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‘The Nameless’ virtual monument

/ 08:54 PM October 30, 2013

This All Saints-All Souls Day weekend there is much to remember. Memories crash in like a strong wave coming from a great distance. We fall on our knees to pray and be grateful.

“We are nameless and all names are ours.” This is the subtitle of the website “The Nameless” run by the Project Nameless Collective. The website is yet another way to remember and celebrate the heroic lives of individuals who spent much of their time on earth in the service of their fellow Filipinos, they who fought for justice and freedom without counting the cost.

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Many of them crossed over to the Great Beyond with much blood and pain, some with nary a trace, leaving behind families and comrades with grief so deep and wounds still unhealed. Others peacefully moved on in the faint glow of sunset, the trails they blazed now become well-lit and well-travelled paths for a new generation.

But many, too, are those who have not been publicly hailed, known only to those who lived and fought closely and even secretly with them, but who deserve to be known nonetheless, not so much to earn for them belated honors as to allow their sacrifices to be imitated, duplicated.

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And so while “nameless” may be a figure of speech, it honors and, just as importantly, includes those who are literally nameless, faceless or unknown to many, those who perished in the night with the name of their beloved country on their lips, who died alone in wildernesses with clenched fists slowly opening to receive eternal reward, their eyes beholding their own new dawn.

The Project Nameless Collective is composed of volunteers who contribute content to The Nameless website and keep it running. They are mostly comrades, relatives and friends of the heroes honored on the virtual shrine.  The collective also mounts projects, such as mobile exhibits about the heroes and martyrs honored on this website.

The Nameless website is the collective’s way to make people “remember and celebrate the heroes…of the struggle for national freedom and democracy in the Philippines.”  The collective collaborates with individuals and groups with similar objectives, like the Bantayog ng mga Bayani Foundation and Ganito Kami Noon, Paano Tayo Ngayon and Tibak Pilipinas, to name a few.  It can, for example, gather and provide documentation that can assist in pending nominations for Bantayog ng mga Bayani.

Speaking of Bantayog ng mga Bayani, I am sure it will have its share of visitors during this All Saints-All Souls Day weekend. The remains of more than 200 (and counting) Bantayog heroes and martyrs are not buried there but their names are engraved on the black granite Wall of Remembrance that reminds us of their sufferings and sacrifices for the motherland.

I learned that although there are more than 200 names engraved on the Wall of Remembrance, there are more than 1,000 more in the Bantayog files, awaiting more substantial documentation. And there are tens of thousands more, many of them poor and unknown who died fighting for justice and democracy during the dark days of martial rule. To them, Bantayog trustee and multiawarded poet Jose “Pete” Lacaba dedicated the poem, “The Nameless” (excerpts at the end of this column).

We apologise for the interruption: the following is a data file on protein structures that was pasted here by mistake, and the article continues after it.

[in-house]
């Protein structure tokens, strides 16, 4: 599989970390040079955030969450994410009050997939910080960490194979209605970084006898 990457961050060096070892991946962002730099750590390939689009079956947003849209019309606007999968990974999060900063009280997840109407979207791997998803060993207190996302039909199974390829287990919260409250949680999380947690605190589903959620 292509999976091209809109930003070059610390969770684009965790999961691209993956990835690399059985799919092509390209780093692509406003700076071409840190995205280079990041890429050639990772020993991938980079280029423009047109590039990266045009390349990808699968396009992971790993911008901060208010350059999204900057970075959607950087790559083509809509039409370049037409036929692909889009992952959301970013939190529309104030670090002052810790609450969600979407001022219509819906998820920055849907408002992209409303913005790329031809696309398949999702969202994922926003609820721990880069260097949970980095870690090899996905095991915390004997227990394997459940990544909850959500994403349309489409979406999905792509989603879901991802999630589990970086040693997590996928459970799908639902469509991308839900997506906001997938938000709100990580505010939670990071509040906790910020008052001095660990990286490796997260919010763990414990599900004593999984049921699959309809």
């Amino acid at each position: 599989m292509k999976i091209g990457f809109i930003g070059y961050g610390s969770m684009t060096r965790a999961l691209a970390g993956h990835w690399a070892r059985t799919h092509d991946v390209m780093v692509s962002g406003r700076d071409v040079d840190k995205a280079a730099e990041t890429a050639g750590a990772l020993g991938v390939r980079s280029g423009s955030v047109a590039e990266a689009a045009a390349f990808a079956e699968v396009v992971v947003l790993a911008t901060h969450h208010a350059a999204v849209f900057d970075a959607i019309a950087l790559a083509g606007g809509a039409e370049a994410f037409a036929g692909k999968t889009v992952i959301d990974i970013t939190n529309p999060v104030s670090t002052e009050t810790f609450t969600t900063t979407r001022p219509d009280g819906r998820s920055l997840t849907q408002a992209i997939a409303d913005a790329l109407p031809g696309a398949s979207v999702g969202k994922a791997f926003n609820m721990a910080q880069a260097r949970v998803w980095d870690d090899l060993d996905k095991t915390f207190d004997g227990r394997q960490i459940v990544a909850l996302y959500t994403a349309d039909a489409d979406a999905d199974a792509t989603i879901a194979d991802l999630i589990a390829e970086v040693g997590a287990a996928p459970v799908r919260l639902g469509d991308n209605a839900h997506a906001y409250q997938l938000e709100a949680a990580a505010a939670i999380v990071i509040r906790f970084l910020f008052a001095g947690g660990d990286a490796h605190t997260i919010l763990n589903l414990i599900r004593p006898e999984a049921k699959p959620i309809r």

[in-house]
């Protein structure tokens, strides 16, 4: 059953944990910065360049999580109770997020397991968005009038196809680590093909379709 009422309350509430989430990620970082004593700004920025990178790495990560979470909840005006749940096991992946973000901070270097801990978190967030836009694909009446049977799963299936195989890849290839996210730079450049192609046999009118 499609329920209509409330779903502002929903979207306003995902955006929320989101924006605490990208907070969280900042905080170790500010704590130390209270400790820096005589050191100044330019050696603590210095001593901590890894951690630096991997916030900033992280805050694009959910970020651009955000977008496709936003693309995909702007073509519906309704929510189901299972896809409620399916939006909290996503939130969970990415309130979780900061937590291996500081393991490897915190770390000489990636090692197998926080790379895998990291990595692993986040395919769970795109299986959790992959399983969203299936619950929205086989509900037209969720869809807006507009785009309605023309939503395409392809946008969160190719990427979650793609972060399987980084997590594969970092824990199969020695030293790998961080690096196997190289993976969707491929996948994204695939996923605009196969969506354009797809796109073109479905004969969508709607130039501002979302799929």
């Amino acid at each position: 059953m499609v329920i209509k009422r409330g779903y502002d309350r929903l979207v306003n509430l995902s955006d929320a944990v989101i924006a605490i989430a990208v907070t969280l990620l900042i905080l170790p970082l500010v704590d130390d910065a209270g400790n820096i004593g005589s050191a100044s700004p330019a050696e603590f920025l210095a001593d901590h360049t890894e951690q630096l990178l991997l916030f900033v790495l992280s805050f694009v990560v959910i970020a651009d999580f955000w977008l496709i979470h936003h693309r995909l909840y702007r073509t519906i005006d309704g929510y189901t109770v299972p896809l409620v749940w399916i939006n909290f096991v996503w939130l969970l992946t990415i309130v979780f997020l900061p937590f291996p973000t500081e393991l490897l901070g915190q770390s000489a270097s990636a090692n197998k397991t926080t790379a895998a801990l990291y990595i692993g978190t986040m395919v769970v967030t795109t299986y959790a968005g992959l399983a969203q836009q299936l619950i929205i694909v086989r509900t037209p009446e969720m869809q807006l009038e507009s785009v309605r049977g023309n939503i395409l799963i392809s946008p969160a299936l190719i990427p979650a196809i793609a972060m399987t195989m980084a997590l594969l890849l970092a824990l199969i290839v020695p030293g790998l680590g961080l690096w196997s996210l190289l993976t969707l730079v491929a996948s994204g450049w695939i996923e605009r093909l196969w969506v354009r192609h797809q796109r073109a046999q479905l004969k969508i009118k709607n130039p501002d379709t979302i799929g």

The Nameless website is “a community-based, community-driven, intercreative, and interactive site: that is, it will rely on the comrades, friends, and relatives of ‘the nameless’ to continuously provide content, and to have discussions about our heroes and martyrs. It is a social network built to serve the needs of communities who seek to name ‘the nameless.’” Threaded comments, like those in social networking sites, are a feature of the website.

Launched last February, this project is an initiative of activists of the martial-law period.

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The website says that those who contribute to the site honor not only those who are no longer around but also the nameless who remember them, and who continue to make their legacy known. The site wishes to remember and celebrate heroes of all political persuasions, and possibly of different historical periods. (For starters, writer Carlos Bulosan who championed the cause of Filipino laborers in the United States during the Great Depression has been included to represent those from a long bygone era.)

I looked at the roster of names of The Nameless and realized that I had written about a good number of them for the mainstream media—from rebel priest Fr. Zacarias Agatep to “Kristo” to “Bullet X,” etc. I will be sending  copies of my articles to the site.  Those who wish to contribute to the site may write to [email protected]

The Nameless by Jose “Pete” Lacaba

Nalalaman na lang natin/Ang kanilang mga pangalan /Kung sila ay wala na/Subalit habang sila’y nabubuhay/ Sila’y walang mga pangalan/Walang mukhang madaling tandaan/Hindi sila naiimbitang magtalumpati sa liwasan/Hindi inilalathala ng pahayagan/Ang kanilang mga larawan/At kung makasalubong mo sa daan/Kahit anong pomada ang gamit nila/ Ay hindi ka mapapalingon/Sila’y walang mga pangalan/Walang mukhang madaling tandaan/ Subalit sila ang nagpapatakbo/Sa motor ng kilusang mapagpalaya/Sila ang mga paang nagmartsa/Sa mga kalsadang nababakuran/ Ng alambreng tinik/Sila ang mga bisig na nagwawagayway/Ng mga bandila ng pakikibaka/Sa harap ng batuta at bala/Sila ang mga kamaong nagtaas/Ng nagliliyab na sulo Sa madilim na gabi ng diktadura/Sila ang mga tinig na sumigaw ng “Katarungan! Kalayaan!…”

Send feedback to [email protected] or www.ceresdoyo.com

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TAGS: all saints day, Human Face, Jose “Pete” Lacaba, Ma. Ceres P. Doyo, opinion, Project Nameless Collective
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